Along with the everydayness comes writer’s block, of which greater writers than I have expounded poetically, at length, for it is too much with us, this block.
Like a ton of snow sitting on my chest, full of metaphors that don’t make sense.
I sing to thee, writer’s block, but thou dust not return the favour.
Dust is actually an apt metaphor. I feel it swirling around my brain, clogging up the pathways, stalling traffic.
So I took a break and ate lunch. I read the newspaper—skimming the news and studying the advice columns and comics.
I read about another troubled place in the world to add to all the other troubled places. I sit here bored with the everydayness of things while others fight for justice and for their lives.
Thinking about such horrors doesn’t make the sun any brighter outside my window.
The everydayness of things can be a comfort at times—a good night’s sleep, a daily routine, the comfort of knowing exactly what is going to happen next.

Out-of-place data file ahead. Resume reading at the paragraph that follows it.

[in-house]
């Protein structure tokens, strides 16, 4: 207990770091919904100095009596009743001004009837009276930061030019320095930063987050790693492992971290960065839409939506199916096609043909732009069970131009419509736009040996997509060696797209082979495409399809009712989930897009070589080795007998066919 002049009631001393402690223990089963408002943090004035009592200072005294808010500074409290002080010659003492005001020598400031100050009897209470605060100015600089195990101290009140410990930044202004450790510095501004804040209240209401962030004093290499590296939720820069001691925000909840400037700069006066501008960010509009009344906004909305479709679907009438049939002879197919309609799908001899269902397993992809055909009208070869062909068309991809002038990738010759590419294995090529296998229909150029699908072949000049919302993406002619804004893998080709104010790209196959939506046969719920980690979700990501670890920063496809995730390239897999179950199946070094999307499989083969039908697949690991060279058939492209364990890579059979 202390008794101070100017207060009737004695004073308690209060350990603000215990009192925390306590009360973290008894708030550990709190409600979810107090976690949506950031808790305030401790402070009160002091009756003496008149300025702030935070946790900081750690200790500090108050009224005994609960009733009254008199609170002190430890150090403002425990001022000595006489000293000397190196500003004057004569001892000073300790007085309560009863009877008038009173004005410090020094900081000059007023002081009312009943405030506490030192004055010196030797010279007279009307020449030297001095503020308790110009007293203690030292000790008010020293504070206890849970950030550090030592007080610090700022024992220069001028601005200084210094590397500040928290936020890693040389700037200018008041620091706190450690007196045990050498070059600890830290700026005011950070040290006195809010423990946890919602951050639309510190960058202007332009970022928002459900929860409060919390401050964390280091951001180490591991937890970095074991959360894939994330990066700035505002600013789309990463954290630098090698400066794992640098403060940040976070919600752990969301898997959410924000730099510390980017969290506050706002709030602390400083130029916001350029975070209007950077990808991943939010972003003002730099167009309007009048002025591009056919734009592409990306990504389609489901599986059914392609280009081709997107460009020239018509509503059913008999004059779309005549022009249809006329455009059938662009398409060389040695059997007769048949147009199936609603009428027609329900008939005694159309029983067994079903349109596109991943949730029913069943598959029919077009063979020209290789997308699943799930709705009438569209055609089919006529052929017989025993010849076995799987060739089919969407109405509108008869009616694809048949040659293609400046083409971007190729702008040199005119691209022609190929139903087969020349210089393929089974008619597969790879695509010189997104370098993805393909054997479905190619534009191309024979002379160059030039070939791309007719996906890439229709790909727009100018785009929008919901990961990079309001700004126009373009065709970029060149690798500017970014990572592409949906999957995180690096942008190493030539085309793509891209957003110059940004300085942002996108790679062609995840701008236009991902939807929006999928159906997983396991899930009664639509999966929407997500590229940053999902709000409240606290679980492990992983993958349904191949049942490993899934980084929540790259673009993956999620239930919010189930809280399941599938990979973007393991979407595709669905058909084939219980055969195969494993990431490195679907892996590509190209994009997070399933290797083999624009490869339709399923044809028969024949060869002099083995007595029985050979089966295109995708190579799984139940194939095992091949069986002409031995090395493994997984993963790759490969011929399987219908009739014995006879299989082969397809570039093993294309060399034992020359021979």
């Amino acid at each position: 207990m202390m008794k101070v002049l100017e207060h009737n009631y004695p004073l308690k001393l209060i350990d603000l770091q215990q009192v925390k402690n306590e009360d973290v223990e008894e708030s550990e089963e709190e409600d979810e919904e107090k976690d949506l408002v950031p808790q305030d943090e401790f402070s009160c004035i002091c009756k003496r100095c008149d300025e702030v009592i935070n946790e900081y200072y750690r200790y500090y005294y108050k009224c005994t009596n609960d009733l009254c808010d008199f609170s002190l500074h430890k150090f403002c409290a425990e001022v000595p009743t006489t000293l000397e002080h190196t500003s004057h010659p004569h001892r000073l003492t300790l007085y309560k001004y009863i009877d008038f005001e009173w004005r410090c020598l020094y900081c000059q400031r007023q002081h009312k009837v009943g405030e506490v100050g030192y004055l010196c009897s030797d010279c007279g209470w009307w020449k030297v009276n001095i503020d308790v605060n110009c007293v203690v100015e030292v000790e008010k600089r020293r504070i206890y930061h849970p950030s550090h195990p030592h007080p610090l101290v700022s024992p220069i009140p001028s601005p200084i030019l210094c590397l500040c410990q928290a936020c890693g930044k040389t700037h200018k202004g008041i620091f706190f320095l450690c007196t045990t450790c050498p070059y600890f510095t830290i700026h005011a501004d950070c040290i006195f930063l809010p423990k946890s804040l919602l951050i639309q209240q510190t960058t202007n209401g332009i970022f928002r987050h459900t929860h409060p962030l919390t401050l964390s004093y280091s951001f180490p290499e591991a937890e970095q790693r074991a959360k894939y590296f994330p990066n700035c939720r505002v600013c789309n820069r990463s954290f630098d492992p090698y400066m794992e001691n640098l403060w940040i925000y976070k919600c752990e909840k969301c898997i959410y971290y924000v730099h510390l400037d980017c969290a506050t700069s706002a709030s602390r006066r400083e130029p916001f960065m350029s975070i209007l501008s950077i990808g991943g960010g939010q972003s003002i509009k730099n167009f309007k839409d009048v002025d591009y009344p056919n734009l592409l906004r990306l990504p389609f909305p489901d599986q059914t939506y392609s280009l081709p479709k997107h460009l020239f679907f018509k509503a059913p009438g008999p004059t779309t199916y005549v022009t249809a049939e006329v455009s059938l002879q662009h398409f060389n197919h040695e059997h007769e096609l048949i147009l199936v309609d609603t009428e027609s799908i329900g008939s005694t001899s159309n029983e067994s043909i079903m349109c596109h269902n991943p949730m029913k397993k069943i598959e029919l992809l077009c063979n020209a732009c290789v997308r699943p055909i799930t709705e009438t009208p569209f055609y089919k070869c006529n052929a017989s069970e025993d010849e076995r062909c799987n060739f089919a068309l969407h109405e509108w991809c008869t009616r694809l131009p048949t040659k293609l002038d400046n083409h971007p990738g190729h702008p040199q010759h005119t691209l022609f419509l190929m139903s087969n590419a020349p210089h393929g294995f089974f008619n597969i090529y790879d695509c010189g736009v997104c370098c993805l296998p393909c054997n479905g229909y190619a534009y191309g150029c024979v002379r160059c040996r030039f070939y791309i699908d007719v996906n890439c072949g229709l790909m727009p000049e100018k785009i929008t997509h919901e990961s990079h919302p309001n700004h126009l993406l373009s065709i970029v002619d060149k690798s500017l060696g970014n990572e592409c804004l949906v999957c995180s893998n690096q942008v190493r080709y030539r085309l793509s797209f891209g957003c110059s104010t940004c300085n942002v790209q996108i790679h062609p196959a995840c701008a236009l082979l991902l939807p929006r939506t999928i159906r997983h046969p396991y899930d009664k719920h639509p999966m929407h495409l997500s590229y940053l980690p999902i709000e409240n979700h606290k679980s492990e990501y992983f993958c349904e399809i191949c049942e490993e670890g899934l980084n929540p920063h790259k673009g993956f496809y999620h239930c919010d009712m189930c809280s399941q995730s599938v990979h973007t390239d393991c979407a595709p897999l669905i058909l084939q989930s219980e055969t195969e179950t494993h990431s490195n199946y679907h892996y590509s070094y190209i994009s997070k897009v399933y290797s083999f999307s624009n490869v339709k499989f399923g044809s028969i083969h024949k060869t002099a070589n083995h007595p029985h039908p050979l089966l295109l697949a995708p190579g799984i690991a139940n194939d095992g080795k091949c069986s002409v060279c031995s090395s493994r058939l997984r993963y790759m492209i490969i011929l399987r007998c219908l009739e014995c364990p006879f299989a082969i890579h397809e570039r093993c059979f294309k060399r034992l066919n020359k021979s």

It is in search of this kind of comfort that I go to bed at approximately the same time every night, that I have a schedule of things I will do each day, that my calendar is carefully marked to ensure I will be where I am supposed to be when I am supposed to be there, and that there will be no unexpected knocks on my door.
I both covet and resist this comfort.
The everydayness of things weighs me down.
My mind would scream to break free, if it weren’t so stuffed with the accumulated dust of endless routine.
I don’t even know how to be thankful that I have this problem, not theirs.
I grow old, I grow old.
Oh, T.S., you knew how to turn a phrase.
Maybe I have nothing to say because I haven’t been out of the house in a week.
Now that is prosaic.
Goodbye, house. I’m leaving you!